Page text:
“No one understands what I’m going through.”
“I feel so alone.”
“I wish I could meet someone who knows what life with FM is really like.”
The path of chronic illness can be a lonely one, but you don’t have to be alone. There are many ways for you to involve yourself with other people who are going through the same thing. FM isn’t easy to handle on the best of days, but having understanding friends on the journey with you will make your good days better and your bad days a little less bad.
When I was first diagnosed with fibromyalgia, I thought I was the only person in the world with a chronic illness. My friends and family couldn’t understand what I was going through, and I felt so alone. The day I made my first friend at an online message board was one of the happiest days of my life. Someone knew what it was like to be me! Over time, I have created my own support system: a network of caring friends who give me the encouragement and support I need to help me get through the flare-ups, medication side effects, and emotional issues of living with chronic pain. My support system has changed my life. Knowing I have friends to turn to who understand really bad days, sleepless nights, and endless doctors’ appointments has made all the difference in how I cope with FM and arthritis.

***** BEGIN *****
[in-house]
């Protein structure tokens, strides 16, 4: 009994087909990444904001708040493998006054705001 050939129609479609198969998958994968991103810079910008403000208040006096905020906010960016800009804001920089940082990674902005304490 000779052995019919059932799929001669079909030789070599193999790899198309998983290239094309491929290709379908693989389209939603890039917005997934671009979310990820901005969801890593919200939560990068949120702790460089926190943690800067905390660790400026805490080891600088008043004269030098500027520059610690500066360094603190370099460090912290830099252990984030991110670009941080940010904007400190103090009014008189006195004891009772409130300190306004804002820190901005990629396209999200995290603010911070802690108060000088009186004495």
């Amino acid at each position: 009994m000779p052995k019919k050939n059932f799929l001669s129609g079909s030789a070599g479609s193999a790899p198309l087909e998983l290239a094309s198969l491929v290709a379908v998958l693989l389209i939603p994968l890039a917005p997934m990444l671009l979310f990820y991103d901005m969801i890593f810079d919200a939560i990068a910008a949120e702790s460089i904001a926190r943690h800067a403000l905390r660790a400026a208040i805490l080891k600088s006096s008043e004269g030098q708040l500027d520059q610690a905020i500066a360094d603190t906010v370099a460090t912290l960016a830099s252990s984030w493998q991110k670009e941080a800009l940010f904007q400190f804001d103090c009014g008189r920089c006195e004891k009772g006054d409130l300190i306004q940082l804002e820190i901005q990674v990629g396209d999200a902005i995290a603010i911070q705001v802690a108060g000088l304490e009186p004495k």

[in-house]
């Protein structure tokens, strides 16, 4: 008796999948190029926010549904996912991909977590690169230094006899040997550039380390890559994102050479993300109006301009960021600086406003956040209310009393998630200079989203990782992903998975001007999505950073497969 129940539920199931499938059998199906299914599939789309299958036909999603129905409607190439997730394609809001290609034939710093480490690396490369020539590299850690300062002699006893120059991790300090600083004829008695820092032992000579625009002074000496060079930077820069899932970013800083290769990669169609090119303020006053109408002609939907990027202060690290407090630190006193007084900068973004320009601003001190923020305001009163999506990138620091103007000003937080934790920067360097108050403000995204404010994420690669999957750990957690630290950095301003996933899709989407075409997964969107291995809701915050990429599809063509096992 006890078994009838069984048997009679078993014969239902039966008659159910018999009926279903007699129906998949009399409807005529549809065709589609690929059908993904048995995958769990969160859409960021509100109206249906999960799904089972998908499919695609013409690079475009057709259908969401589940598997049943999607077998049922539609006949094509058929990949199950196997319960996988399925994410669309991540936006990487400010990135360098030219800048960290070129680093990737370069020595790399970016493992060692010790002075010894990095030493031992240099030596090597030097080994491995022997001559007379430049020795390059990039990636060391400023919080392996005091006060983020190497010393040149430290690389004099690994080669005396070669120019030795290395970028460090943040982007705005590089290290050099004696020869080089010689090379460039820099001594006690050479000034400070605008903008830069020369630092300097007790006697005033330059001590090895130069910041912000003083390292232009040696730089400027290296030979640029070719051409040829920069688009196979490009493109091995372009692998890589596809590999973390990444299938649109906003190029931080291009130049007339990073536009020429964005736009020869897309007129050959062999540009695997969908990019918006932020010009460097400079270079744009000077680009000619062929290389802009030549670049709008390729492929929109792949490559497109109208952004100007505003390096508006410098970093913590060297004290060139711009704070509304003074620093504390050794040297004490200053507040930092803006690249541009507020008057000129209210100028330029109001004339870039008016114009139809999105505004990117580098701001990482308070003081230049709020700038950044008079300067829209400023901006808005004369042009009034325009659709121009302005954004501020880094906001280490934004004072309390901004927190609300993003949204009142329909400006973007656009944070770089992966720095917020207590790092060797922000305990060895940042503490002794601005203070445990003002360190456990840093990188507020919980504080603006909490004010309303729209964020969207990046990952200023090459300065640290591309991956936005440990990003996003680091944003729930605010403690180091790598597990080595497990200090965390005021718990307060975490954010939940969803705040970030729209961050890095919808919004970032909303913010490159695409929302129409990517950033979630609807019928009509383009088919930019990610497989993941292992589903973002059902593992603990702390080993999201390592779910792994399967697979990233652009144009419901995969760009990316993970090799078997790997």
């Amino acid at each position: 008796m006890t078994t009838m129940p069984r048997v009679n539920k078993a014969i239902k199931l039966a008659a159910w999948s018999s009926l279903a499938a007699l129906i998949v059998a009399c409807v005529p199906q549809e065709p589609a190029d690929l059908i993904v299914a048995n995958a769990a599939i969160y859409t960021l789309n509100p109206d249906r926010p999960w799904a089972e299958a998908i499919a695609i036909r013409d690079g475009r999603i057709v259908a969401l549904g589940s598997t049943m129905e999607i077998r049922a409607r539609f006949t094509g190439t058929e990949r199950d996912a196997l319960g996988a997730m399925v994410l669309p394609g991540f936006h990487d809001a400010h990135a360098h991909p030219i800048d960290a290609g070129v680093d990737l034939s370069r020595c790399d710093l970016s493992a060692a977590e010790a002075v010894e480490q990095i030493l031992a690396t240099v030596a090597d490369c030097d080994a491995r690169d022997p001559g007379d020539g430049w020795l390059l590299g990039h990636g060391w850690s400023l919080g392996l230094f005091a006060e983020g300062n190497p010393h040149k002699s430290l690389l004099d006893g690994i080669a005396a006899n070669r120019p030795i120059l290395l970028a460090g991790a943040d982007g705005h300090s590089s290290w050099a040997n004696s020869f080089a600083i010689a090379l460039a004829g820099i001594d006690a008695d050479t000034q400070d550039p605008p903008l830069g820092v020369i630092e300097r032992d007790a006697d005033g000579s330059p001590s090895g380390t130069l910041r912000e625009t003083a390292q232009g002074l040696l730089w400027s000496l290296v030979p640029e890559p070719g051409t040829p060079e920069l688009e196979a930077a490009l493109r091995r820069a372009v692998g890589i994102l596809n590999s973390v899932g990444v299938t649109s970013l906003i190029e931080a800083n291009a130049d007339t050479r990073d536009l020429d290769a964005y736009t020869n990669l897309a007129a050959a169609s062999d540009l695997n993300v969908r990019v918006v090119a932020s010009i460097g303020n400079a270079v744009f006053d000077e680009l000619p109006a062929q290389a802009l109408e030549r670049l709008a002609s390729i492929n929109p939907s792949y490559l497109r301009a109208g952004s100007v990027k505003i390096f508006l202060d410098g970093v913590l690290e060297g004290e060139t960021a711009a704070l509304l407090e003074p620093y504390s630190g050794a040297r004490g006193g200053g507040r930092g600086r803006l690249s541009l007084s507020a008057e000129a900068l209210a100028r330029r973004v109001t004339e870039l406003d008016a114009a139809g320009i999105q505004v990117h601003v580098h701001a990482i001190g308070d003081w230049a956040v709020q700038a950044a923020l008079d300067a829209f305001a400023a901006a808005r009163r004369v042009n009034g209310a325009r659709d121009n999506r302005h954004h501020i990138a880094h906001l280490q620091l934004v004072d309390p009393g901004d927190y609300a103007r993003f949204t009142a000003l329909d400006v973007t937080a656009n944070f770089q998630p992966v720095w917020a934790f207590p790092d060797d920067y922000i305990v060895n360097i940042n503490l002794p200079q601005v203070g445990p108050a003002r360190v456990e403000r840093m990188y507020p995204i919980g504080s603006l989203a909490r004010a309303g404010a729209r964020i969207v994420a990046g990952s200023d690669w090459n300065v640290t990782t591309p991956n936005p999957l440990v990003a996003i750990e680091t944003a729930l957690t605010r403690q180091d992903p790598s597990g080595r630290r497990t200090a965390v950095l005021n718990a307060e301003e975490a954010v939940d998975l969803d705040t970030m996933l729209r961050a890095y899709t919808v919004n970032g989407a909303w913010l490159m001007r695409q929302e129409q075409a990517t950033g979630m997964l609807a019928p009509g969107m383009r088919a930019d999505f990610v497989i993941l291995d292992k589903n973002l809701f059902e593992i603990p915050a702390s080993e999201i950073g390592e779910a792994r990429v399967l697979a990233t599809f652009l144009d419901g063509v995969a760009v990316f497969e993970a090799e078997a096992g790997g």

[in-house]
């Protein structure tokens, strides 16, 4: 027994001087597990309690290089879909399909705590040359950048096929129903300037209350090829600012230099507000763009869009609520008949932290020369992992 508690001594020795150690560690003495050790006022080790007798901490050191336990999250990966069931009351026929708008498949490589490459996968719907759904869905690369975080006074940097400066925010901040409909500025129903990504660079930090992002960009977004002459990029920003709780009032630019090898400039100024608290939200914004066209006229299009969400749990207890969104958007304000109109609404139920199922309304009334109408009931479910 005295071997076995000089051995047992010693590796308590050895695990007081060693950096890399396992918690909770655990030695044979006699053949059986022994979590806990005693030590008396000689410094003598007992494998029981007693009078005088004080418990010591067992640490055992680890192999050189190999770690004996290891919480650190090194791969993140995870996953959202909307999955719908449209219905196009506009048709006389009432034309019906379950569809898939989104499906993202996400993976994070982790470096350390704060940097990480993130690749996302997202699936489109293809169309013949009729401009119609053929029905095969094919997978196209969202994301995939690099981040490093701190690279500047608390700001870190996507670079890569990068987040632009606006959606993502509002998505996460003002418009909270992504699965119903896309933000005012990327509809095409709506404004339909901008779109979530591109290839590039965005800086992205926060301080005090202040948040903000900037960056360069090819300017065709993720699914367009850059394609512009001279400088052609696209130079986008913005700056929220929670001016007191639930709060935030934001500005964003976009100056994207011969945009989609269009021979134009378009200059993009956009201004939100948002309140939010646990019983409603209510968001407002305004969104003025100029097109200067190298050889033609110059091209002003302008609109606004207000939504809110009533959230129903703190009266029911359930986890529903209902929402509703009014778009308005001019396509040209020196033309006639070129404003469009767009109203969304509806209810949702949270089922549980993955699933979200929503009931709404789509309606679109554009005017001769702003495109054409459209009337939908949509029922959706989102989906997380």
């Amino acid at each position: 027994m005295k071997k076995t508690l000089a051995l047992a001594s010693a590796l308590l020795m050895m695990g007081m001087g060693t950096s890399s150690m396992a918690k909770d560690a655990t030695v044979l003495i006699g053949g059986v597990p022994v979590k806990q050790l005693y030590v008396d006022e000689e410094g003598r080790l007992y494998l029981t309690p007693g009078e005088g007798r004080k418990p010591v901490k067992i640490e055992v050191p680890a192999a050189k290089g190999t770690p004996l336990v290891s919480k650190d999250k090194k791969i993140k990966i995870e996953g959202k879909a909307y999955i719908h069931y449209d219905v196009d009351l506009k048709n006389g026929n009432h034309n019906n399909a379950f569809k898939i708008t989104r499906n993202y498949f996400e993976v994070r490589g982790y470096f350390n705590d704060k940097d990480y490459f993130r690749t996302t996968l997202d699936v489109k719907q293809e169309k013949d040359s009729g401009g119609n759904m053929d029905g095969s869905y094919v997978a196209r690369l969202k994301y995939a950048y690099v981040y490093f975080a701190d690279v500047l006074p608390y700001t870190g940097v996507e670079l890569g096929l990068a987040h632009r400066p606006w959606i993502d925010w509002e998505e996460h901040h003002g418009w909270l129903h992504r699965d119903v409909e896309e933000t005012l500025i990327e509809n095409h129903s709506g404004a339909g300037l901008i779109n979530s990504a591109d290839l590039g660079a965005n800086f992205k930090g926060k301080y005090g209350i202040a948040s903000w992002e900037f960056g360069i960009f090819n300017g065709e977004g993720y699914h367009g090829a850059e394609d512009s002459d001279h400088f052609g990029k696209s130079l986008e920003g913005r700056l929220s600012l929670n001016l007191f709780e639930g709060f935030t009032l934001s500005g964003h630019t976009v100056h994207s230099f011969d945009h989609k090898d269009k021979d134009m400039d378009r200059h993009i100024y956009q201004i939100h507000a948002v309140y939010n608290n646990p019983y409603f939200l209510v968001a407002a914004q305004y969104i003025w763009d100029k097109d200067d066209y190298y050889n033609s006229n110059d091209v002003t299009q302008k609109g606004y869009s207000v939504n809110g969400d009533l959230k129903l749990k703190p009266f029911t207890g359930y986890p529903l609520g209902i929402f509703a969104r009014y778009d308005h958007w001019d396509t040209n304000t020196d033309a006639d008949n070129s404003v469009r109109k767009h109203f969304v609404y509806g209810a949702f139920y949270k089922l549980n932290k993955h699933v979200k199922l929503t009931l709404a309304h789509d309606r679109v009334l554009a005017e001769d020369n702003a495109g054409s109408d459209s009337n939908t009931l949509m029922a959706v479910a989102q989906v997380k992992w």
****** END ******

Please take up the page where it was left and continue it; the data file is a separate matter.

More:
Trying to deal with FM on your own can be extremely isolating. “I felt like I was the only one who was going through this, and no one could understand what I was going through,” says Kellie Fite, who lives with fibromyalgia and chronic fatigue syndrome. Finding sympathy from healthy friends is also often a problem for people with chronic illnesses. Rachelle Skinner, another fibromyalgia patient, says that before she found a support group, “No one would believe that I was that sick."
Seeking out others with comparable health problems can keep us from feeling so misunderstood and lonely. Nobody understands the frustration and anger caused by the betrayal of your body better than someone in the same situation. When you have a support system that really relates to your problems, you know who to turn to when you are so exhausted that just getting yourself out of bed feels like too much work. These people understand because they have been there and they will be there again. They are dealing with the physical and emotional hardships of life with chronic pain, just like you.